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Idioms are different from the above expressions because they can be used in conversation about any topic and not just football. Even people who do not follow football enthusiastically use these idioms in everyday speech, like me!

Get the ball rolling: to get something started. Begin a process.

  • We need to have everything ready for the party by next week, so if you could please get the ball rolling by inviting everyone, that would be really helpful.

Get a kick out of something: to enjoy watching or doing something.

  • If you get a kick out of horror movies, then you’ll love the new Quentin Tarantino film!

To kick something off, to kick-start something:to begin or cause something to begin.

  • We’re going to kick-startthe summer with a lovely weekend trip to the countryside.

To keep one’s eye on (or take one’s eye off) the ball:to keep (or fail to keep) your attention focused on the matter at hand.

  • If you want to be a successful businessman, you need to keep your eye on the ball all the time.
  • He took his eye off the ball when he shouldn’t have done, and the rival company managed to snatch the deal from him.

To watch from the sidelines:a position where someone is observing a situation rather than being directly involved in it.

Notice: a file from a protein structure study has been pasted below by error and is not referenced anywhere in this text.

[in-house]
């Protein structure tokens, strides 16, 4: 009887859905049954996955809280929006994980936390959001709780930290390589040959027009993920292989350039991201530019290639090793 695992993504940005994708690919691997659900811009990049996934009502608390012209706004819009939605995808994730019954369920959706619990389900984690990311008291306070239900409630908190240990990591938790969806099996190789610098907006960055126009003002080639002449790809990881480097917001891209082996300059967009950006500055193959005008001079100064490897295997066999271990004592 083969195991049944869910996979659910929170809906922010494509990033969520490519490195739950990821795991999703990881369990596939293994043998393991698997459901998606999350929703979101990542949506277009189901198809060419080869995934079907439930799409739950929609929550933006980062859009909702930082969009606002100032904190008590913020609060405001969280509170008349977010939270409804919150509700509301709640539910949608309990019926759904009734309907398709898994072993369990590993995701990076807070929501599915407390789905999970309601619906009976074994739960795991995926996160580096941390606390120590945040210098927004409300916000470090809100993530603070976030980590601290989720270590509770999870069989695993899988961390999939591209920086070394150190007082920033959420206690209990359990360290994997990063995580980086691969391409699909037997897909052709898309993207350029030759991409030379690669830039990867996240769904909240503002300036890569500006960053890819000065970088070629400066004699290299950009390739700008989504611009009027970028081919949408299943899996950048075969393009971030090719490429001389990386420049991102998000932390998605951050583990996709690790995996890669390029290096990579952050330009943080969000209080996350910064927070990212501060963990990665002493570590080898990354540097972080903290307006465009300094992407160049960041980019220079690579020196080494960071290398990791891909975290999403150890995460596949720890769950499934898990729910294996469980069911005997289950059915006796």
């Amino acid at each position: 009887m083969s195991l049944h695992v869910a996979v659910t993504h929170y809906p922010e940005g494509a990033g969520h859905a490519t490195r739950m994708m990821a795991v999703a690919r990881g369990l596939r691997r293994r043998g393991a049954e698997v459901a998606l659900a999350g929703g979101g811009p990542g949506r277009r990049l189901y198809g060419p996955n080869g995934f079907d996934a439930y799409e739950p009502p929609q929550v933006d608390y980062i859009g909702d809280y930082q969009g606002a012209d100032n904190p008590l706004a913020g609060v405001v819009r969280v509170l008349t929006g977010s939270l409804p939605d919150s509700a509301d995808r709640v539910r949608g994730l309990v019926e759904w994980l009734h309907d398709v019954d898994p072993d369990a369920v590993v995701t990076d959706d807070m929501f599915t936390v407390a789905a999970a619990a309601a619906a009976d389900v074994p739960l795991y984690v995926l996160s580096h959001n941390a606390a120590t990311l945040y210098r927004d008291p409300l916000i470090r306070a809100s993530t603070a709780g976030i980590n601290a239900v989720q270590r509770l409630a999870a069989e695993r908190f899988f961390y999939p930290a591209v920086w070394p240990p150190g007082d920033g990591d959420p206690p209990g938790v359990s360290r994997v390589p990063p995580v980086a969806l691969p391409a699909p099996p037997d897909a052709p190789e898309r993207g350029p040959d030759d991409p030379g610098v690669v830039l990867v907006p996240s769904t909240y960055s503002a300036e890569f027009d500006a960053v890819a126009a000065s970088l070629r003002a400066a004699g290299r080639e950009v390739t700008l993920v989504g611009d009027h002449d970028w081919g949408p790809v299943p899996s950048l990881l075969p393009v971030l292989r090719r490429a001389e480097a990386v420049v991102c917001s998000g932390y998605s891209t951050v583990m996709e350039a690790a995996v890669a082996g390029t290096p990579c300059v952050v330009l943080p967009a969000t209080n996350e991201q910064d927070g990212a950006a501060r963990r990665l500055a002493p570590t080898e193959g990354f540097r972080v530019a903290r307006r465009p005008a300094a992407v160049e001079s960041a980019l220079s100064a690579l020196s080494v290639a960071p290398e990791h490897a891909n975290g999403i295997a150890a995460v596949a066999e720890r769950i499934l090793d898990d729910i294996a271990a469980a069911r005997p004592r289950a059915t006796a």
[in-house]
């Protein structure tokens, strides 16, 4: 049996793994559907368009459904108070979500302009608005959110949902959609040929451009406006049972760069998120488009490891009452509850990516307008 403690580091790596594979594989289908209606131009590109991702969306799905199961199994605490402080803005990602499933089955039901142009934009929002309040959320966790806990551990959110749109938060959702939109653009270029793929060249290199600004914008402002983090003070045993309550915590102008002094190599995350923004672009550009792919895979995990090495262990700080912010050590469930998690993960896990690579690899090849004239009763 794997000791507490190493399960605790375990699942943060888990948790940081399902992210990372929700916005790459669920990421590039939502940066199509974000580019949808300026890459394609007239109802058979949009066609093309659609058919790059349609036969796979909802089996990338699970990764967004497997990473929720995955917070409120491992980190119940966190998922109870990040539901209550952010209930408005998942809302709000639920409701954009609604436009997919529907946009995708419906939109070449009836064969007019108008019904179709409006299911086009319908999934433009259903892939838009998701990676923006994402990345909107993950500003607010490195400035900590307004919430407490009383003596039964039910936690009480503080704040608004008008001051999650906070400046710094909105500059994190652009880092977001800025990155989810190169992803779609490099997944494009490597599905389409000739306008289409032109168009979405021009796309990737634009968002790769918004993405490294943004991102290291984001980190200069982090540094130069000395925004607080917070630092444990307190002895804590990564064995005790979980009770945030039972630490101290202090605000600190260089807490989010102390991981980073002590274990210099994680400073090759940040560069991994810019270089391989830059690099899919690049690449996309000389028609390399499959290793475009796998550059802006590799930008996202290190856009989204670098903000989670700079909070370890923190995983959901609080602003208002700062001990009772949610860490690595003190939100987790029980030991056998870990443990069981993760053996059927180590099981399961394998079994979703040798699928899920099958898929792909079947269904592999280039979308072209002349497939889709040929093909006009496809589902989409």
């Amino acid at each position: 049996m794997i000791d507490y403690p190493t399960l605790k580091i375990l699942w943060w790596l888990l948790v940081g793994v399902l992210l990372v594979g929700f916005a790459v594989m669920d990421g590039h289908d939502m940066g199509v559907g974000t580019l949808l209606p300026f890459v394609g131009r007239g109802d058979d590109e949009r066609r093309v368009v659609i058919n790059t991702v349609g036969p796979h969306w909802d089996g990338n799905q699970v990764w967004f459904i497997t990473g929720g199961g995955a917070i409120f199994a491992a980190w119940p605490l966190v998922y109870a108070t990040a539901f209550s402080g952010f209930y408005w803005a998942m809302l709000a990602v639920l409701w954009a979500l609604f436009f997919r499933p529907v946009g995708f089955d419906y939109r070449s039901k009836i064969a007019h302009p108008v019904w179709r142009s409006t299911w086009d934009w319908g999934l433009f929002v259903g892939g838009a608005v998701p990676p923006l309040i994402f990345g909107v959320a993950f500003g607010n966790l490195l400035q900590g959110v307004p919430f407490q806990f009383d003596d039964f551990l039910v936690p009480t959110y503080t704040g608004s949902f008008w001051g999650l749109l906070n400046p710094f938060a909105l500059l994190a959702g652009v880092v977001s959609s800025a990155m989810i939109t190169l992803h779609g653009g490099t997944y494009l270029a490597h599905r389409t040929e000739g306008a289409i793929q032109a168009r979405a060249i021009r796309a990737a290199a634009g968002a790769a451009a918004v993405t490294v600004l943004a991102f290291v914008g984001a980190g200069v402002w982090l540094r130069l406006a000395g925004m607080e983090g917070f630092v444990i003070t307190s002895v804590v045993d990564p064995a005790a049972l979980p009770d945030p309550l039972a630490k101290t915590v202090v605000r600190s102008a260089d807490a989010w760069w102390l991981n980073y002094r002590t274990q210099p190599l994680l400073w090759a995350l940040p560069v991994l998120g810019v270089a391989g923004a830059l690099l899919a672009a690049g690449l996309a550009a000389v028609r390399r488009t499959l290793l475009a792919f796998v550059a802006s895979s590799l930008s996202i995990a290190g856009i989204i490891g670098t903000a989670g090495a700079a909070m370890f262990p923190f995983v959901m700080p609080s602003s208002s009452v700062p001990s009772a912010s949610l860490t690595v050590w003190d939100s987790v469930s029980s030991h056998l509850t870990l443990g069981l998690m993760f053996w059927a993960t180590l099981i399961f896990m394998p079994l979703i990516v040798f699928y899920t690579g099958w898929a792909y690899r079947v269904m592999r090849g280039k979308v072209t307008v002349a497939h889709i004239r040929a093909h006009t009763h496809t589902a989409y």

• You never supported me when I needed you. You just watched from the sidelines!

To move the goalposts:to unfairly change the rules or conditions of a procedure during its course.

  • Jessica quit her job because her boss kept moving the goalposts about her promotion prospects.

To be on the ball: someone who is very quick to respond and very aware of new ideas and methods.

  • What’s wrong with you? You used to be on the ballwith your work all the time.

A political football:a topical issue that is the subject of continued argument or controversy.

  • Retirement age is a big political footballin the European Union’

At this (late) stage in the game:this simply means ‘at this point’.

  • There’s nothing we can do at this stage in the game. You should’ve told me earlier.

To kick someone around:to treat someone roughly or disrespectfully.

  • I don’t think it’s fair the way you kick him around all the time. He deserves some respect.

To score an own goal:an act that unintentionally harms one’s own interests.

  • Unfortunately, Sarah scored an own goal by quitting her job before signing her new contract.

To take sides: to support one person, or stand against another, in a dispute or contest.

  • I’m not taking sides. I think you’re both wrong, so I’m not getting involved!

League: a class or category of quality or excellence.

  • When it comes to achieving perfection, John is in a league of his own.

To blow the whistle on someone:to bring an illicit activity to an end by informing on the person responsible.

  • She was offered a lot of money as a bribe, because she threatened to blow the whistle on the company’s illegal activities.

A game plan: a strategy worked out in advance

  • We need to come up with a better game plan; this idea will never work!

Know the score:to be aware of the essential facts about a situation.

  • I don’t need to explain anything else to my boss, he knows the score.

A game changer: an idea, procedure or event that significantly changes the current way of doing or thinking about something.

  • The new software had become known as the new ‘game-changing’ entertainment experience.